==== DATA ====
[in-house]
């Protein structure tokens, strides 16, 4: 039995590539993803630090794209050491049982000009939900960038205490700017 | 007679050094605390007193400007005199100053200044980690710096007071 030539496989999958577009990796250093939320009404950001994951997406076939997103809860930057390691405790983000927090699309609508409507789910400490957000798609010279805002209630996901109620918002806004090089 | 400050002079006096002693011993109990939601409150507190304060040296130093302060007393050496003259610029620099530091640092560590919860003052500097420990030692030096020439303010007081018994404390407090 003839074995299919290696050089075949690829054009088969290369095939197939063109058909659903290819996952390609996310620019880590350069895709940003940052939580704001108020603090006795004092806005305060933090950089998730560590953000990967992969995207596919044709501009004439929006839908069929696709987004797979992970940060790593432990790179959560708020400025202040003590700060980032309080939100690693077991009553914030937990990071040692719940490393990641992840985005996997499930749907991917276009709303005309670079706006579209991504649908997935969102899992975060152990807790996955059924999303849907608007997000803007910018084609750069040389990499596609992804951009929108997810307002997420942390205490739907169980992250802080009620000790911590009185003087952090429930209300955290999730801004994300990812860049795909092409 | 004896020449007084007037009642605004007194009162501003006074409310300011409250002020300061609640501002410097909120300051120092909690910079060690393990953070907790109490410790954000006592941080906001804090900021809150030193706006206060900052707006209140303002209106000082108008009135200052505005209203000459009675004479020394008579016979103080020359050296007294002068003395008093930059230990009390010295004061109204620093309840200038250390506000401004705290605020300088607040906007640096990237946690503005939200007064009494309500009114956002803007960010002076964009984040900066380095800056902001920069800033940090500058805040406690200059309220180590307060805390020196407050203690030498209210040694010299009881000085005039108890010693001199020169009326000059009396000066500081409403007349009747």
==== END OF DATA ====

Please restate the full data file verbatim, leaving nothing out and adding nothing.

[in-house]
């Protein structure tokens, strides 16, 4: 039995590539993803630090794209050491049982000009939900960038205490700017 | 007679050094605390007193400007005199100053200044980690710096007071 030539496989999958577009990796250093939320009404950001994951997406076939997103809860930057390691405790983000927090699309609508409507789910400490957000798609010279805002209630996901109620918002806004090089 | 400050002079006096002693011993109990939601409150507190304060040296130093302060007393050496003259610029620099530091640092560590919860003052500097420990030692030096020439303010007081018994404390407090 003839074995299919290696050089075949690829054009088969290369095939197939063109058909659903290819996952390609996310620019880590350069895709940003940052939580704001108020603090006795004092806005305060933090950089998730560590953000990967992969995207596919044709501009004439929006839908069929696709987004797979992970940060790593432990790179959560708020400025202040003590700060980032309080939100690693077991009553914030937990990071040692719940490393990641992840985005996997499930749907991917276009709303005309670079706006579209991504649908997935969102899992975060152990807790996955059924999303849907608007997000803007910018084609750069040389990499596609992804951009929108997810307002997420942390205490739907169980992250802080009620000790911590009185003087952090429930209300955290999730801004994300990812860049795909092409 | 004896020449007084007037009642605004007194009162501003006074409310300011409250002020300061609640501002410097909120300051120092909690910079060690393990953070907790109490410790954000006592941080906001804090900021809150030193706006206060900052707006209140303002209106000082108008009135200052505005209203000459009675004479020394008579016979103080020359050296007294002068003395008093930059230990009390010295004061109204620093309840200038250390506000401004705290605020300088607040906007640096990237946690503005939200007064009494309500009114956002803007960010002076964009984040900066380095800056902001920069800033940090500058805040406690200059309220180590307060805390020196407050203690030498209210040694010299009881000085005039108890010693001199020169009326000059009396000066500081409403007349009747």